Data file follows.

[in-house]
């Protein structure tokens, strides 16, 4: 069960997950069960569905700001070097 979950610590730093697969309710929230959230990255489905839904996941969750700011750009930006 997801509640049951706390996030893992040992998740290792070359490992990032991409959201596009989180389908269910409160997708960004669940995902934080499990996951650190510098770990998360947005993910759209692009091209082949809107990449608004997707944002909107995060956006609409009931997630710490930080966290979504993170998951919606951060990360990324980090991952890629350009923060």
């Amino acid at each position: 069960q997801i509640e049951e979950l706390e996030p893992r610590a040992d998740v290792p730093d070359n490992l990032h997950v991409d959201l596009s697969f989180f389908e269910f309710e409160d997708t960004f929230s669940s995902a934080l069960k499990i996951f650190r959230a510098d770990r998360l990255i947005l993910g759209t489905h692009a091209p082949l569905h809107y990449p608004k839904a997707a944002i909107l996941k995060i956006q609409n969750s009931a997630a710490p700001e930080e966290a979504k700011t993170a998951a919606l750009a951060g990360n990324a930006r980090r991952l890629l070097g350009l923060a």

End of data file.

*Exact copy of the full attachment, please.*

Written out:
[in-house]
């Protein structure tokens, strides 16, 4: 069960997950069960569905700001070097 979950610590730093697969309710929230959230990255489905839904996941969750700011750009930006 997801509640049951706390996030893992040992998740290792070359490992990032991409959201596009989180389908269910409160997708960004669940995902934080499990996951650190510098770990998360947005993910759209692009091209082949809107990449608004997707944002909107995060956006609409009931997630710490930080966290979504993170998951919606951060990360990324980090991952890629350009923060």
């Amino acid at each position: 069960q997801i509640e049951e979950l706390e996030p893992r610590a040992d998740v290792p730093d070359n490992l990032h997950v991409d959201l596009s697969f989180f389908e269910f309710e409160d997708t960004f929230s669940s995902a934080l069960k499990i996951f650190r959230a510098d770990r998360l990255i947005l993910g759209t489905h692009a091209p082949l569905h809107y990449p608004k839904a997707a944002i909107l996941k995060i956006q609409n969750s009931a997630a710490p700001e930080e966290a979504k700011t993170a998951a919606l750009a951060g990360n990324a930006r980090r991952l890629l070097g350009l923060a």